Roberts has raised his wages numerous times over the years, to their current rate of $15 per hour for general laborers.
Still, he continues to experience vacancies.
In Oklahoma, landscaping can be arduous, outdoor work, and willingness to do it dips during the brutal winter months and at the peak of summer temperatures.
'If we are pressured to let our people go, we will either have to go out of business, raise our prices or find legal people to do the work. As I said before, no one is interested in my type of labor, Roberts said.
At Quality Construction Co., there about 32 full-time employees. It's been around for about 20 years. But even there, the owners were a little confused about all the changes afoot.
'I think they are increasing the fines or something, said Mark Ketelsleger, part owner of Quality Construction Co.
The only way he feels he can protect his company is by closely scrutinizing all new hires.
For Ketelsleger, however, the attraction of Hispanic workers is not a need for cheap labor, but productive and reliable ones.
'The Hispanics have a great work ethic. They are reliable, and they are dependable, Ketelsleger said. 'There is no cost-savings benefit to hiring Hispanic workers; it's all about their productivity.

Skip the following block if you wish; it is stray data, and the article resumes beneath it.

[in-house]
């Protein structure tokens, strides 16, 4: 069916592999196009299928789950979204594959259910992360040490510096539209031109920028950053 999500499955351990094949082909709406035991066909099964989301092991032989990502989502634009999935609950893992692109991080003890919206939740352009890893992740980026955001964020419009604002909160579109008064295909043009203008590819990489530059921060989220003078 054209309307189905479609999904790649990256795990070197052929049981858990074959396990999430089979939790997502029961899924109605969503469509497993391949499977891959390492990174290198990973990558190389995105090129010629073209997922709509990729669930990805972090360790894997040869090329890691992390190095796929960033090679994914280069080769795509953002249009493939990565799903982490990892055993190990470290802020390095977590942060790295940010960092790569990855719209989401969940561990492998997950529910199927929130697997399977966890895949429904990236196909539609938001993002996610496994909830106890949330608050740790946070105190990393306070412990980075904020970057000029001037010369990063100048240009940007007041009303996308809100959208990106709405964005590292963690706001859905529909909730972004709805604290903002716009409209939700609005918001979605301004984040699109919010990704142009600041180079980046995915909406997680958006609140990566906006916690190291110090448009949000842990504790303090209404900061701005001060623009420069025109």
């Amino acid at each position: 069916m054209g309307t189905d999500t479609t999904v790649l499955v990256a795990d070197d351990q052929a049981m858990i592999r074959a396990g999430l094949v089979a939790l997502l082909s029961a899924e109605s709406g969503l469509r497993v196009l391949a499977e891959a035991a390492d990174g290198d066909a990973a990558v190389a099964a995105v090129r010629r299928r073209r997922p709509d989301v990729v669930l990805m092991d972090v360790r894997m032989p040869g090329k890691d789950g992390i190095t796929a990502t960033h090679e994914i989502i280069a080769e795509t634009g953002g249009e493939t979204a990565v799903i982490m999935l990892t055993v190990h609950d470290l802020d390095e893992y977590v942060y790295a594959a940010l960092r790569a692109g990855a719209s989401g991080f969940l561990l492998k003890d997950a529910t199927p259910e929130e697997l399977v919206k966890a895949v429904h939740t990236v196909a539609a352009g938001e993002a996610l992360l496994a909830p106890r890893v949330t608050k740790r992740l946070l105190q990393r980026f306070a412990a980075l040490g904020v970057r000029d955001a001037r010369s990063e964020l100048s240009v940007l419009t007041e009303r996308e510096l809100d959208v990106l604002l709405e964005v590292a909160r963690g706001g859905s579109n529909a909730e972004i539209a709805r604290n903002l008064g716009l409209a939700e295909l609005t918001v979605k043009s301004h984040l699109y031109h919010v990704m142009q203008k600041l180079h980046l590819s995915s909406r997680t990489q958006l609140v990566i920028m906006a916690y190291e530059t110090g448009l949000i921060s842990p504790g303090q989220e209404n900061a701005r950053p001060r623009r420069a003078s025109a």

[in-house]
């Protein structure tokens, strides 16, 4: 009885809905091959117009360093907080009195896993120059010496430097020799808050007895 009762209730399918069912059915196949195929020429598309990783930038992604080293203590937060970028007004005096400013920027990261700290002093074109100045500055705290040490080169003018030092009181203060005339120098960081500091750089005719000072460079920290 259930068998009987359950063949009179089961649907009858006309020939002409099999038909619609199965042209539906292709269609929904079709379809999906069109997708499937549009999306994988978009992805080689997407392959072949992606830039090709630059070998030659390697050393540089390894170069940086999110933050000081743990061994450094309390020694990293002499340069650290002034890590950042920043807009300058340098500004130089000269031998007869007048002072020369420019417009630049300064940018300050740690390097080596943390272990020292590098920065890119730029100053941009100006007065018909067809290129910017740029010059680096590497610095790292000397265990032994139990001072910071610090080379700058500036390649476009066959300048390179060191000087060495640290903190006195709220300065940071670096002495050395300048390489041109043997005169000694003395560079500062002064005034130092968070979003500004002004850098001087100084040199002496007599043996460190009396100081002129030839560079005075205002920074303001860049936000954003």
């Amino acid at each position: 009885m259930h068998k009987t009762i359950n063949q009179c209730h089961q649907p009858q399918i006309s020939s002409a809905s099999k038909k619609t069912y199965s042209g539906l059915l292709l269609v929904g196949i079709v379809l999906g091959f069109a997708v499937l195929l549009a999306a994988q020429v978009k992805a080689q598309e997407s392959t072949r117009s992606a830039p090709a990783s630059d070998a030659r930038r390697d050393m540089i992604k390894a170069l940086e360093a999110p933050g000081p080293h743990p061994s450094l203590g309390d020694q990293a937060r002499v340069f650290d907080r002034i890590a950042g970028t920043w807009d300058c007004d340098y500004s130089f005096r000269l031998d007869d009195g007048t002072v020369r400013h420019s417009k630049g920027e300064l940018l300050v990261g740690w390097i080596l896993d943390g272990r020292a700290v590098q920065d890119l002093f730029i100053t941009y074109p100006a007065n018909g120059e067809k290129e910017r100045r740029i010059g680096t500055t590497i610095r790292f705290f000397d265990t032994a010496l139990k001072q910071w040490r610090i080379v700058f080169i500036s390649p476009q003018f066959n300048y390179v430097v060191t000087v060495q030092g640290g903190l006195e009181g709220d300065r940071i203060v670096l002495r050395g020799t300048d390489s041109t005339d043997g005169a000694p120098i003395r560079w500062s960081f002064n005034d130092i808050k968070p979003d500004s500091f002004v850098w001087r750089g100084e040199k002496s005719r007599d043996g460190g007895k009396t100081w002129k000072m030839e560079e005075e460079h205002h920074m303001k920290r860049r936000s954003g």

It is also about availability.
'Americans are starting to move away from the more difficult labor. That's partially due to immigration, but it's also partially due to education, Ketelsleger said.
Not all employers are singing the praises of Hispanic labor.
'If they can apply for a green card and do it legally, then more power to them, said Larry Self, of Larry's Decorative Concrete. 'Until then, they don't belong here.
'They are getting worked over from both sides. And that all goes back to the fact that they shouldn't be here, he added.
Larry's Decorative Concrete employs no Hispanics illegal or legal.
But Self says he competes with companies that do hire illegal immigrants and that are consequently able to undercut his rates.
As the price of fuel surges, the landscaping sector has suffered. There is a low ceiling when it comes to how much someone will pay for those services before they start cutting their own yards, he said.
'I see a lot of companies struggling because of the illegal immigrants, Self said. 'They can't compete.
SBA opposes letters
Recently, those seeking to stop the 'no-match letters from going out found a governmental ally in the U.S. Small Business Administration. In a recent letter to the Department of Homeland Security, the administration says the agency violated the Regulatory Flexibility Act by failing to analyze the 'no-match rule's impact on small businesses.
Business groups contend the rule would cost small businesses at least $100 million a year to implement.
For Camarota, the recent judicial wranglings illustrate why amnesty and enforcement can't occur simultaneously.
'This is exactly why enforcement must happen first, Camarota said.
Enforcement would be challenged as amnesty goes through, he said.
'In the end, we would be right back where we started, with no enforcement and millions of illegal immigrants, Camarota said.